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10/20/2017 1:01:18 AM
9/22/2017 12:11:25 AM
Posted: 9/12/2005 11:57:29 AM EDT
Question: Why are Priests not allowed to marry?

The answer I recived from a friend was that back in the day, they were allowed to marry. The problem was that when he died, the land that was owned by the Church, where the Priest lived, was then being split up among his family so the Church was losing large amounts of land. Is this correct? Any truth to it?

(I am using Priests loosely to mean anyone in a position that is not allowed to marry.)
Link Posted: 9/12/2005 2:37:07 PM EDT
[Last Edit: 9/12/2005 2:37:31 PM EDT by happycynic]
I actually wrote a paper on this in undergrad. The origins go back to the Roman empire and predate most of the land issues. It comes from a few passages in Paul's letters where he states that it is better to abstain from sex if possible, but if someone isn't capable of abstaining, then marriage was the second-best option. Also, at the same time asceticism was seen as a positive sign among pagans and christians alike, as it was a symbol that one had moderated their passions with religion/philosophy and ascetics had a great deal of moral influence in the early church. In this regard, abstaining from sex was part of abstaining from food, shelter, sleep, and all the other "wordly" things. Early christian leaders would often be chosen from among those who abstained from sex because it was seen as a sign of moral virtue and leadership.

As to when it became mandatory, I didn't get into that, but I believe that politics did play a role. By way of contrast, the Eastern Orthodox Church, which is the other half of the ancient church and just as old as the Catholic Church, requires celibacy only for church members who are at the bishop level or higher, but not for local priests. The thinking being that the high-level leaders of the church should be drawn from the really virtuous people who are capable of abstinence.
Link Posted: 9/12/2005 5:35:02 PM EDT
There are Catholic Priests in some country's that are married, today.

Link Posted: 9/13/2005 10:40:30 AM EDT

Originally Posted By ZitiForBreakfast:
There are Catholic Priests in some country's that are married, today.

A priest that gets promoted to bishop (or is it cardinal) can marry.

Link Posted: 9/13/2005 11:53:33 AM EDT
Theologically, because the Priest, insofar as he is ordained in Persona Christi (do this in memory of me) follows Jesus' example: he didn't marry either. Neither did St John or St Paul. Nor did Timothy.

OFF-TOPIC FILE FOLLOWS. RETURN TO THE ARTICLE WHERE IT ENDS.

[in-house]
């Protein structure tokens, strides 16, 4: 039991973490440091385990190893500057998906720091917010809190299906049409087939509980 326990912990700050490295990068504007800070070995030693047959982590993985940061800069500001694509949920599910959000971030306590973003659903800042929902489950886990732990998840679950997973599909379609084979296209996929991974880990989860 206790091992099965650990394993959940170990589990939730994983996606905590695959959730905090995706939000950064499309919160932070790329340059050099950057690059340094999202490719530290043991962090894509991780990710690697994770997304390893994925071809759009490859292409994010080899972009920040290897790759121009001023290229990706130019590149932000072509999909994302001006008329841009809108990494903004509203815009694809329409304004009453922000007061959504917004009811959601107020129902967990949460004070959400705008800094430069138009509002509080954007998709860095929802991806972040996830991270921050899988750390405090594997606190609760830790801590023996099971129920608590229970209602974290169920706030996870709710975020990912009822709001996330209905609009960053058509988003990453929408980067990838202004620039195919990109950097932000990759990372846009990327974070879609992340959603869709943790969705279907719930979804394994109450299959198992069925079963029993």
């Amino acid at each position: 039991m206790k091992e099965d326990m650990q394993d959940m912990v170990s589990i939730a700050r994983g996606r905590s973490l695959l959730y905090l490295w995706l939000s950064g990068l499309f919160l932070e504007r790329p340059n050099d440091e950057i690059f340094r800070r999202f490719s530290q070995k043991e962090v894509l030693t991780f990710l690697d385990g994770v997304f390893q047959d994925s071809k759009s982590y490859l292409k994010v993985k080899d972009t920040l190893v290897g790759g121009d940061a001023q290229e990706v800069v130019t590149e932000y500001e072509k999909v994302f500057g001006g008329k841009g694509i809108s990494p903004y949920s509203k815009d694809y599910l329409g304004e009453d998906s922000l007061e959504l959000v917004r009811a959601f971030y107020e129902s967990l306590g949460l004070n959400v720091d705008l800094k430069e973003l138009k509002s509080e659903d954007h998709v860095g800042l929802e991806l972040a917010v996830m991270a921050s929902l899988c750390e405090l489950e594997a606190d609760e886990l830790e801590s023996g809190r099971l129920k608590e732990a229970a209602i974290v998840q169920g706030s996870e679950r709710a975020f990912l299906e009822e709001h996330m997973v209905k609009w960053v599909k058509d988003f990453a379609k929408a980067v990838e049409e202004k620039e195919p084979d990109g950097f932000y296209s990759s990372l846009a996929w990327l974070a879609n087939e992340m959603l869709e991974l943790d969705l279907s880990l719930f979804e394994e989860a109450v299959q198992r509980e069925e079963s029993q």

Like the Levites of old who did not have land, but rather were given "the Lord" as their share, so too in the Church those who are called and chosen by Christ as his priests are married in a sense to the Church, just as Jesus was. His bride, the Church was who he gave his life for.

Yes, I know mysticism and symbology is tough and lots of people don't like it. Well tuf. Yes, some married men can be ordained, but for the above no ordained man can get married.

The whole "well that's what the culture of the time allowed them to do" argument is bogus. That was a factor, as culture is ALWAYS a factor, but it wasn't then and it's not now the determining factor. Theology is and was.

Link Posted: 9/13/2005 3:02:43 PM EDT
Interesting. Thank you for the responses.
Link Posted: 9/13/2005 10:16:41 PM EDT
[Last Edit: 9/13/2005 10:18:46 PM EDT by Niccolo]

Originally Posted By QShok:
A priest that gets promoted to bishop (or is it cardinal) can marry.

Catholic men are able to be married and ordained as Deacons, and there are some exceptions to priests being married. However, Catholic and Orthodox bishops are never married, though I believe some Oriental Orthodox churches allow married bishops.

Originally Posted By ZitiForBreakfast:
There are Catholic Priests in some country's that are married, today.

A celibate priesthood is not a doctrine, but rather a matter of practice. Men in the Eastern Catholic churches are able to marry before being ordained, and some Anglican/Episcopalian priests have been allowed to be ordained a Catholic priest and be married when converting.
Link Posted: 9/14/2005 2:08:47 PM EDT
The one distinction that needs to be made is that it is possible for a married man to become a priest, but it is not possible for a priest to get married. Ordination to the priesthood is an impediment to the sacrament of Matrimony, but not vice versa.

Celibacy of the priesthood is a discipline that is 2,000 years old, although it has been mandatory for Latin Rite priests only for the last 900 years or so (and it's a good discipline at that!).
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